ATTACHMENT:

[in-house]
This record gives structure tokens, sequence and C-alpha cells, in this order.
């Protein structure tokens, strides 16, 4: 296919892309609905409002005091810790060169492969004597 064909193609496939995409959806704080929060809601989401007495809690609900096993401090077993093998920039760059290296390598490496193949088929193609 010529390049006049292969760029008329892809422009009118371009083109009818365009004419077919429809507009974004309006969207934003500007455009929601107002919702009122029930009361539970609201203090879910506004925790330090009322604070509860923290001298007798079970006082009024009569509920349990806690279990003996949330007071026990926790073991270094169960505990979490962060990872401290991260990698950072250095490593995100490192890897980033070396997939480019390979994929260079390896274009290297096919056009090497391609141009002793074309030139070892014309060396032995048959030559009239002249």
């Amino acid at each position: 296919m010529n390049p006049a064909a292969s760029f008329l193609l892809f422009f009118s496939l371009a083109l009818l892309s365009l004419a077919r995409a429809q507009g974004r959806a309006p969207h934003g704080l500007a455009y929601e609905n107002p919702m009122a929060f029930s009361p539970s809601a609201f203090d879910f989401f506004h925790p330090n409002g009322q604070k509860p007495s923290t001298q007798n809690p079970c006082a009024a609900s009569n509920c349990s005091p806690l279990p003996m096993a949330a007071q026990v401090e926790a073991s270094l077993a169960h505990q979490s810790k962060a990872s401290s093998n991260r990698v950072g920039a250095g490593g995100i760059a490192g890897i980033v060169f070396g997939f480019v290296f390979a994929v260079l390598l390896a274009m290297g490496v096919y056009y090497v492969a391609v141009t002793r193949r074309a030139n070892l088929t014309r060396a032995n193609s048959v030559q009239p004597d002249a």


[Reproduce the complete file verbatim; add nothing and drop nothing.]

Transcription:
[in-house]
This record gives structure tokens, sequence and C-alpha cells, in this order.
């Protein structure tokens, strides 16, 4: 296919892309609905409002005091810790060169492969004597 064909193609496939995409959806704080929060809601989401007495809690609900096993401090077993093998920039760059290296390598490496193949088929193609 010529390049006049292969760029008329892809422009009118371009083109009818365009004419077919429809507009974004309006969207934003500007455009929601107002919702009122029930009361539970609201203090879910506004925790330090009322604070509860923290001298007798079970006082009024009569509920349990806690279990003996949330007071026990926790073991270094169960505990979490962060990872401290991260990698950072250095490593995100490192890897980033070396997939480019390979994929260079390896274009290297096919056009090497391609141009002793074309030139070892014309060396032995048959030559009239002249």
């Amino acid at each position: 296919m010529n390049p006049a064909a292969s760029f008329l193609l892809f422009f009118s496939l371009a083109l009818l892309s365009l004419a077919r995409a429809q507009g974004r959806a309006p969207h934003g704080l500007a455009y929601e609905n107002p919702m009122a929060f029930s009361p539970s809601a609201f203090d879910f989401f506004h925790p330090n409002g009322q604070k509860p007495s923290t001298q007798n809690p079970c006082a009024a609900s009569n509920c349990s005091p806690l279990p003996m096993a949330a007071q026990v401090e926790a073991s270094l077993a169960h505990q979490s810790k962060a990872s401290s093998n991260r990698v950072g920039a250095g490593g995100i760059a490192g890897i980033v060169f070396g997939f480019v290296f390979a994929v260079l390598l390896a274009m290297g490496v096919y056009y090497v492969a391609v141009t002793r193949r074309a030139n070892l088929t014309r060396a032995n193609s048959v030559q009239p004597d002249a």